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Pathological brain plasticity and cognition in the offspring of males subjected to postnatal traumatic stress


Bohacek, J; Farinelli, M; Mirante, O; Steiner, G; Gapp, K; Coiret, G; Ebeling, M; Durán-Pacheco, G; Iniguez, A L; Manuella, F; Moreau, J-L; Mansuy, I M (2014). Pathological brain plasticity and cognition in the offspring of males subjected to postnatal traumatic stress. Molecular Psychiatry:1359-4184.

Abstract

Traumatic stress in early-life increases the risk for cognitive and neuropsychiatric disorders later in life. Such early stress can also impact the progeny even if not directly exposed, likely through epigenetic mechanisms. Here, we report in mice that the offspring of males subjected to postnatal traumatic stress have decreased gene expression in molecular pathways necessary for neuronal signaling, and altered synaptic plasticity when adult. Long-term potentiation is abolished and long-term depression is enhanced in the hippocampus, and these defects are associated with impaired long-term memory in both the exposed fathers and their offspring. The brain-specific gamma isoform of protein kinase C (Prkcc) is one of the affected signaling components in the hippocampus. Its expression is reduced in the offspring, and DNA methylation at its promoter is altered both in the hippocampus of the offspring and the sperm of fathers. These results suggest that postnatal traumatic stress in males can affect brain plasticity and cognitive functions in the adult progeny, possibly through epigenetic alterations in the male germline.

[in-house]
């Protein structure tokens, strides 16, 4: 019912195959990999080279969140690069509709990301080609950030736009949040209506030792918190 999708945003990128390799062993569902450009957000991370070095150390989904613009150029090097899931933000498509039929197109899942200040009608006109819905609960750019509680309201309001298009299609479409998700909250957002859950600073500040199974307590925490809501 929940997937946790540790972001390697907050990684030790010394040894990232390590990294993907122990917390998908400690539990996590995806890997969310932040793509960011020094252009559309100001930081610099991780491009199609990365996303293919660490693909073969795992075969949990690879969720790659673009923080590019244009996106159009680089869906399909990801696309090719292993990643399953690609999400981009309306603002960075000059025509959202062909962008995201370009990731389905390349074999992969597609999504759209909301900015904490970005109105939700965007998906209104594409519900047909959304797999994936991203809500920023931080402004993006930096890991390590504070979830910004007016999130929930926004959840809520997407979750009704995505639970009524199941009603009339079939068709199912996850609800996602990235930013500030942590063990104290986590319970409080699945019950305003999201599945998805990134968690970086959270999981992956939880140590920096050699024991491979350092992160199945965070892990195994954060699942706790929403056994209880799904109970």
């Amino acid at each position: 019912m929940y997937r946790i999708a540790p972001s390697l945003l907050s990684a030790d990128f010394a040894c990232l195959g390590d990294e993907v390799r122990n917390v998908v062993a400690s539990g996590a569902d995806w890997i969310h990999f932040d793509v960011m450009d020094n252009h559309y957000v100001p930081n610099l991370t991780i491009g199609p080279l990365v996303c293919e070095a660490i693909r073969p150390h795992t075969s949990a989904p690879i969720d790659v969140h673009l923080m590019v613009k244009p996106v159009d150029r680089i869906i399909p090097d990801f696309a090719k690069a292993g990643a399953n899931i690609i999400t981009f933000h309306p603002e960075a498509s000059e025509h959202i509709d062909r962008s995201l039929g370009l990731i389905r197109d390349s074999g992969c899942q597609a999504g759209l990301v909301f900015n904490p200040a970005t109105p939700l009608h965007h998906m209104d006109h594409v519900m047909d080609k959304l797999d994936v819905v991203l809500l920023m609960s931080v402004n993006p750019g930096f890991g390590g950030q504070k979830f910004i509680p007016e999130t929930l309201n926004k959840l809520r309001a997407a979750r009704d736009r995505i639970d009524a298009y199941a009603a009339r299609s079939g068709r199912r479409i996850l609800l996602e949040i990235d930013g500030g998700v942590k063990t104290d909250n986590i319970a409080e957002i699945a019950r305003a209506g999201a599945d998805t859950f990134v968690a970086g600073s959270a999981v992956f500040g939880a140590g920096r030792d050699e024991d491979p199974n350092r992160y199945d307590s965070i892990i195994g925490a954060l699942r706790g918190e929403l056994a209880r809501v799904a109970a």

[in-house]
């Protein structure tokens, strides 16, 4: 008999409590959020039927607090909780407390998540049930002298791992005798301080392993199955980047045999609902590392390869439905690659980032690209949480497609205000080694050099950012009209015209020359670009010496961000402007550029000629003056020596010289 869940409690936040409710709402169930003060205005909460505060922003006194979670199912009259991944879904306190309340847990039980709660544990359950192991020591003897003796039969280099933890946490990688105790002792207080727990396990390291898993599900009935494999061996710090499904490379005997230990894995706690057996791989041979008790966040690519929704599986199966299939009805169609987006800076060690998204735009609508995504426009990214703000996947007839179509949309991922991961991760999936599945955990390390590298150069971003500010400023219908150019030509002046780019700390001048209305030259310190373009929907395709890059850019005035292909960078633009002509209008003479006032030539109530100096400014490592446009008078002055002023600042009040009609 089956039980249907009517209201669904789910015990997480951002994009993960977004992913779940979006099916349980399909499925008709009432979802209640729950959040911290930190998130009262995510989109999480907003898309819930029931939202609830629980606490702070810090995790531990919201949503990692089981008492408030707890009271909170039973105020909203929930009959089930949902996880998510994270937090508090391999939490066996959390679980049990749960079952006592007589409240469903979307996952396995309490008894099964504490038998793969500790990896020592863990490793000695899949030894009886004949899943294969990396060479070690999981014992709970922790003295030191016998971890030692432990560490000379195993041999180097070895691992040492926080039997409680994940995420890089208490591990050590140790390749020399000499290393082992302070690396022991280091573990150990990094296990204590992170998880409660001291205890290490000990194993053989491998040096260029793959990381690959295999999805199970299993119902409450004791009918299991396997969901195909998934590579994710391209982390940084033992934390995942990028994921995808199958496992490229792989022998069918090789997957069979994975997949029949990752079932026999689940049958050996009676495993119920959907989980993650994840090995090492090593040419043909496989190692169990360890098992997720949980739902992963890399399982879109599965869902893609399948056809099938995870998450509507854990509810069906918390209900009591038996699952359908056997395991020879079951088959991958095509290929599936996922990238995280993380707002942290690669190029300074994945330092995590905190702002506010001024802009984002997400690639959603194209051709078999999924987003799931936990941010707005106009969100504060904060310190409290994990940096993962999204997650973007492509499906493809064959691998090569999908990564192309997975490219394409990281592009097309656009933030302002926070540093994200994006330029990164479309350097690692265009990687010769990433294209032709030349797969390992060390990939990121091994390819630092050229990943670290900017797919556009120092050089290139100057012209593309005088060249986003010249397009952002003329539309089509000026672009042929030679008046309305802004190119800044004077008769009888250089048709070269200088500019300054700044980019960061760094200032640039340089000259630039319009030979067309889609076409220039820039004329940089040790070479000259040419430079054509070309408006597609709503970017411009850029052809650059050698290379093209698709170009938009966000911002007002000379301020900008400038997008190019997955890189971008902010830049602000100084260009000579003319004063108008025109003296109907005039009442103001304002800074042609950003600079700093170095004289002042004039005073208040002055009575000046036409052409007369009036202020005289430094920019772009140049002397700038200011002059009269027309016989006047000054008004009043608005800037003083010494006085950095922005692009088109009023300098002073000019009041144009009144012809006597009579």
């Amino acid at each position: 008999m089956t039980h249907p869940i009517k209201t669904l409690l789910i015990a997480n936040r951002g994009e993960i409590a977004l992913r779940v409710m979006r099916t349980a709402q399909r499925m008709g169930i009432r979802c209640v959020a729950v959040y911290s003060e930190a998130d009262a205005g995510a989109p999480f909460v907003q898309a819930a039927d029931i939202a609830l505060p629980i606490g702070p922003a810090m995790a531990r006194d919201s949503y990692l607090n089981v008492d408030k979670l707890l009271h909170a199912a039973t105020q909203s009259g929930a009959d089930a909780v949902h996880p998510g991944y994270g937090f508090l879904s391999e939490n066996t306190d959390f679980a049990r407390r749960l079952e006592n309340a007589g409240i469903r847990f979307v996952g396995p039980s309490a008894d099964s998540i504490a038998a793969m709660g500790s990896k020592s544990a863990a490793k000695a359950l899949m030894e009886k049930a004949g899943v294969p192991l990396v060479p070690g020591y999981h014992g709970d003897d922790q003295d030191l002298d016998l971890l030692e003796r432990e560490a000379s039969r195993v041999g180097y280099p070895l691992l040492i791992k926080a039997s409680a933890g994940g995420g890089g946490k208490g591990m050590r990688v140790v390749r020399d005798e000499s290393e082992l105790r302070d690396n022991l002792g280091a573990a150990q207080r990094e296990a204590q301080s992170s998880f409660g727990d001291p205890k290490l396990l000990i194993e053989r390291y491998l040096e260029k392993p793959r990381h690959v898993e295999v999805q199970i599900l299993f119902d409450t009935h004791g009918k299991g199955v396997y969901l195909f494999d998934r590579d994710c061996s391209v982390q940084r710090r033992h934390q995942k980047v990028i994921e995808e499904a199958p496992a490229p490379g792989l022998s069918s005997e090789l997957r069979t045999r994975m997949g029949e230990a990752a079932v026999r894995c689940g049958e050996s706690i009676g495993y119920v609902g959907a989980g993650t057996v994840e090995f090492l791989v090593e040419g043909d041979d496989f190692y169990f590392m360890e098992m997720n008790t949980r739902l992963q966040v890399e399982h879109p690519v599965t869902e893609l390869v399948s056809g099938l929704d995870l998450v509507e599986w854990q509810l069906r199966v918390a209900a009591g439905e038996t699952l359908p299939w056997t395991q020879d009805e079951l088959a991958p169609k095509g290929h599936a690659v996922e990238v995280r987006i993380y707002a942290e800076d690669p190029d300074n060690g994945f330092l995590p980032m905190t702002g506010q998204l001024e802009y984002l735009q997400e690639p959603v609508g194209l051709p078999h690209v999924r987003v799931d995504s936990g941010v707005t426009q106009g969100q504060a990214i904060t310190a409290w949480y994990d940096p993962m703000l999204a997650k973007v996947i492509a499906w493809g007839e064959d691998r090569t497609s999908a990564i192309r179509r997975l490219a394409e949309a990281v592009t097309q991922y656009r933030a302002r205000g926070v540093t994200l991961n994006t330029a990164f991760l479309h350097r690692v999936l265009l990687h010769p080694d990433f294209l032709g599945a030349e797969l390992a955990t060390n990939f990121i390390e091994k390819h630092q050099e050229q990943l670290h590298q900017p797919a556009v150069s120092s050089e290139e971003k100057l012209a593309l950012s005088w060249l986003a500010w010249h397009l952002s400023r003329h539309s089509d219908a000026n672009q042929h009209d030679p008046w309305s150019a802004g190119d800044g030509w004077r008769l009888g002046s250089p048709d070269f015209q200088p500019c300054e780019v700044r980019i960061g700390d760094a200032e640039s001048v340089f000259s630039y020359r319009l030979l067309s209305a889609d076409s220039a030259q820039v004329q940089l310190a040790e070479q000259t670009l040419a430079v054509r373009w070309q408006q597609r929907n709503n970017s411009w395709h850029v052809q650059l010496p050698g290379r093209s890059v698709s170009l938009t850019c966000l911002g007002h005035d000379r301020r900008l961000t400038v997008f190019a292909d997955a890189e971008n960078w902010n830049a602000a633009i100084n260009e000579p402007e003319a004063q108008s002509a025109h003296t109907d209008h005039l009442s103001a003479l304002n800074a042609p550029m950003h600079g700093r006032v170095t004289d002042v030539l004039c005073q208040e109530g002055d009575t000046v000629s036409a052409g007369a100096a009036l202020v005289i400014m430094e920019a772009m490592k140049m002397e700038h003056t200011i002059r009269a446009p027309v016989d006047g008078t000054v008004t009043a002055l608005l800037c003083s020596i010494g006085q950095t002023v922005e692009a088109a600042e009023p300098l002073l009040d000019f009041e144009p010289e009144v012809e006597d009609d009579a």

Traumatic stress in early-life increases the risk for cognitive and neuropsychiatric disorders later in life. Such early stress can also impact the progeny even if not directly exposed, likely through epigenetic mechanisms. Here, we report in mice that the offspring of males subjected to postnatal traumatic stress have decreased gene expression in molecular pathways necessary for neuronal signaling, and altered synaptic plasticity when adult. Long-term potentiation is abolished and long-term depression is enhanced in the hippocampus, and these defects are associated with impaired long-term memory in both the exposed fathers and their offspring. The brain-specific gamma isoform of protein kinase C (Prkcc) is one of the affected signaling components in the hippocampus. Its expression is reduced in the offspring, and DNA methylation at its promoter is altered both in the hippocampus of the offspring and the sperm of fathers. These results suggest that postnatal traumatic stress in males can affect brain plasticity and cognitive functions in the adult progeny, possibly through epigenetic alterations in the male germline.

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6 citations in Web of Science®
7 citations in Scopus®
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Additional indexing

Item Type:Journal Article, refereed, original work
Communities & Collections:04 Faculty of Medicine > Brain Research Institute
Dewey Decimal Classification:570 Life sciences; biology
610 Medicine & health
Language:English
Date:5 August 2014
Deposited On:23 Feb 2015 15:08
Last Modified:05 Apr 2016 19:04
Publisher:Nature Publishing Group
ISSN:1359-4184
Publisher DOI:https://doi.org/10.1038/mp.2014.80
PubMed ID:25092246

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